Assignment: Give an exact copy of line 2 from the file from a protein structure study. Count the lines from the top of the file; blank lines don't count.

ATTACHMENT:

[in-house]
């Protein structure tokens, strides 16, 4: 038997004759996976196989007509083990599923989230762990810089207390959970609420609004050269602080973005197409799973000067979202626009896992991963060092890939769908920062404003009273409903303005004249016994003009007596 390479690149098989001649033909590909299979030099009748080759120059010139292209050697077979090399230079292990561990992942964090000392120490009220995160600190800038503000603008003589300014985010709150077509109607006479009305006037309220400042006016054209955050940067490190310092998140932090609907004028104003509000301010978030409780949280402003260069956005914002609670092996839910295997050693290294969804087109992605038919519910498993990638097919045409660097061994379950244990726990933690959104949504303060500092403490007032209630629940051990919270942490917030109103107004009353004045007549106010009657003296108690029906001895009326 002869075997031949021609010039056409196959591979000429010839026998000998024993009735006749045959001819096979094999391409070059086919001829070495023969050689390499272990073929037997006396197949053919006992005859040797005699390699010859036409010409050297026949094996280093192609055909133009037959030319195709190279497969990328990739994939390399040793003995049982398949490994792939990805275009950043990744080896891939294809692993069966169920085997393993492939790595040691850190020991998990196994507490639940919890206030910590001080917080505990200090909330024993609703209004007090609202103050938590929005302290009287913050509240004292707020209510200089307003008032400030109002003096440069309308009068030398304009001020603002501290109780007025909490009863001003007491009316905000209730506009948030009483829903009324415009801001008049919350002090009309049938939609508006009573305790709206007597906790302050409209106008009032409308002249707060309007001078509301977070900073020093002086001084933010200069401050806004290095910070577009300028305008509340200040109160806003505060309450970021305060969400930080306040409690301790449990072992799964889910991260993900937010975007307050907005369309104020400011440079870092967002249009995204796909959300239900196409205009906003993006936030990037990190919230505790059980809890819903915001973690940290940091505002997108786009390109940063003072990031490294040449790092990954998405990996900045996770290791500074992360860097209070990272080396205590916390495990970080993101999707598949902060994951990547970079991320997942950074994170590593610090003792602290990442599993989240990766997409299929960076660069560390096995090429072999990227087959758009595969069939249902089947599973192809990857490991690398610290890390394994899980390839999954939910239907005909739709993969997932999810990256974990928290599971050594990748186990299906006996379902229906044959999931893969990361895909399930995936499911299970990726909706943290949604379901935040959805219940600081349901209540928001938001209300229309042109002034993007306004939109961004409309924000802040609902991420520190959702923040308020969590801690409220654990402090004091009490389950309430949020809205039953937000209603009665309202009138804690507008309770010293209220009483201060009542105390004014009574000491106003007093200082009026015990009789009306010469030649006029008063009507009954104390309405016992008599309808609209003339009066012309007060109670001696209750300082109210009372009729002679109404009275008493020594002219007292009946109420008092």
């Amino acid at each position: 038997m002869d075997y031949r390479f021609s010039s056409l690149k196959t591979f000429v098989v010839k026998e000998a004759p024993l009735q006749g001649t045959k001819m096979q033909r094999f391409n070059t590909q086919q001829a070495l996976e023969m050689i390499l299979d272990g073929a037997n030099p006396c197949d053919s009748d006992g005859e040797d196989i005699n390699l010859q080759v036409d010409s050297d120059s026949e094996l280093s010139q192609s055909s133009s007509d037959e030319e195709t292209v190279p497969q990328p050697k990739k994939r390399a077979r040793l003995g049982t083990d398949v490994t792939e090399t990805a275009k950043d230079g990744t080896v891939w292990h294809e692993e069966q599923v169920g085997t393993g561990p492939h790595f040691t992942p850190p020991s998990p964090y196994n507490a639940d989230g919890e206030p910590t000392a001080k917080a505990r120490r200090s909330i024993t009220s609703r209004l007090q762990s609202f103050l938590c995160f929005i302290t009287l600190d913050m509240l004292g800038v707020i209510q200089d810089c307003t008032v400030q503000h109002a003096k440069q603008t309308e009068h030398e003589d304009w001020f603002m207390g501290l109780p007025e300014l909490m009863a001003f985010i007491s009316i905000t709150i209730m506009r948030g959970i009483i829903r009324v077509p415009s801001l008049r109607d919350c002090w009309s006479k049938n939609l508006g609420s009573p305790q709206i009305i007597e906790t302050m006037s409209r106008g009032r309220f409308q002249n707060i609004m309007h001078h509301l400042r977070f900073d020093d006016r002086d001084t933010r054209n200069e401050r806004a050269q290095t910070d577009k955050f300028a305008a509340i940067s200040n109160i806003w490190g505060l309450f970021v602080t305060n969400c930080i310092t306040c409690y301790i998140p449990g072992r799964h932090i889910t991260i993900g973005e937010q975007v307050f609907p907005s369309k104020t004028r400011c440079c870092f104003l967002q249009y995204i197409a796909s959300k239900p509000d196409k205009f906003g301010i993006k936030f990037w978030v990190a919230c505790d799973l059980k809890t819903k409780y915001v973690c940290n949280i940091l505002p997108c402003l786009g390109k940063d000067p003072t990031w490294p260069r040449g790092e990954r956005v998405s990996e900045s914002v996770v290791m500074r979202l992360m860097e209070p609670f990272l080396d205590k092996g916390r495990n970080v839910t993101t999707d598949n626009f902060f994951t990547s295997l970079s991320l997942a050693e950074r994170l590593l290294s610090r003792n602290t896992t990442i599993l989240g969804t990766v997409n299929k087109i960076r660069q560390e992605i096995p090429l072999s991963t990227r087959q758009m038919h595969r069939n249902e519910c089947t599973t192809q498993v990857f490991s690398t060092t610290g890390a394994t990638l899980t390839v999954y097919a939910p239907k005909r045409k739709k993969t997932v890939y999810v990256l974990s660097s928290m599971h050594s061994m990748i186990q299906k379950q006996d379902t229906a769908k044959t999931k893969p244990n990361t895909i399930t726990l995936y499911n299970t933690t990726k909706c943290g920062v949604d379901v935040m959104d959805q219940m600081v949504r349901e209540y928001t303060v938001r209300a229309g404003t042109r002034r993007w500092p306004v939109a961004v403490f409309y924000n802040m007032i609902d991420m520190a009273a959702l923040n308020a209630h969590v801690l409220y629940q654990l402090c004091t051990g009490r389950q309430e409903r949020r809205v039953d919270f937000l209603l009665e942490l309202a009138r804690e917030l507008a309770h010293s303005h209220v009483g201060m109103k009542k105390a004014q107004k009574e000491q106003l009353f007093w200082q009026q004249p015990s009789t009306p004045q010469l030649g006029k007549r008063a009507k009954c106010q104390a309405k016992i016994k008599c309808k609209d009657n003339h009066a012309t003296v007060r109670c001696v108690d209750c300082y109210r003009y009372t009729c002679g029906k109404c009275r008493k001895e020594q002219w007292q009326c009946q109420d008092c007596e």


């Protein structure tokens, strides 16, 4: 038997004759996976196989007509083990599923989230762990810089207390959970609420609004050269602080973005197409799973000067979202626009896992991963060092890939769908920062404003009273409903303005004249016994003009007596 390479690149098989001649033909590909299979030099009748080759120059010139292209050697077979090399230079292990561990992942964090000392120490009220995160600190800038503000603008003589300014985010709150077509109607006479009305006037309220400042006016054209955050940067490190310092998140932090609907004028104003509000301010978030409780949280402003260069956005914002609670092996839910295997050693290294969804087109992605038919519910498993990638097919045409660097061994379950244990726990933690959104949504303060500092403490007032209630629940051990919270942490917030109103107004009353004045007549106010009657003296108690029906001895009326 002869075997031949021609010039056409196959591979000429010839026998000998024993009735006749045959001819096979094999391409070059086919001829070495023969050689390499272990073929037997006396197949053919006992005859040797005699390699010859036409010409050297026949094996280093192609055909133009037959030319195709190279497969990328990739994939390399040793003995049982398949490994792939990805275009950043990744080896891939294809692993069966169920085997393993492939790595040691850190020991998990196994507490639940919890206030910590001080917080505990200090909330024993609703209004007090609202103050938590929005302290009287913050509240004292707020209510200089307003008032400030109002003096440069309308009068030398304009001020603002501290109780007025909490009863001003007491009316905000209730506009948030009483829903009324415009801001008049919350002090009309049938939609508006009573305790709206007597906790302050409209106008009032409308002249707060309007001078509301977070900073020093002086001084933010200069401050806004290095910070577009300028305008509340200040109160806003505060309450970021305060969400930080306040409690301790449990072992799964889910991260993900937010975007307050907005369309104020400011440079870092967002249009995204796909959300239900196409205009906003993006936030990037990190919230505790059980809890819903915001973690940290940091505002997108786009390109940063003072990031490294040449790092990954998405990996900045996770290791500074992360860097209070990272080396205590916390495990970080993101999707598949902060994951990547970079991320997942950074994170590593610090003792602290990442599993989240990766997409299929960076660069560390096995090429072999990227087959758009595969069939249902089947599973192809990857490991690398610290890390394994899980390839999954939910239907005909739709993969997932999810990256974990928290599971050594990748186990299906006996379902229906044959999931893969990361895909399930995936499911299970990726909706943290949604379901935040959805219940600081349901209540928001938001209300229309042109002034993007306004939109961004409309924000802040609902991420520190959702923040308020969590801690409220654990402090004091009490389950309430949020809205039953937000209603009665309202009138804690507008309770010293209220009483201060009542105390004014009574000491106003007093200082009026015990009789009306010469030649006029008063009507009954104390309405016992008599309808609209003339009066012309007060109670001696209750300082109210009372009729002679109404009275008493020594002219007292009946109420008092």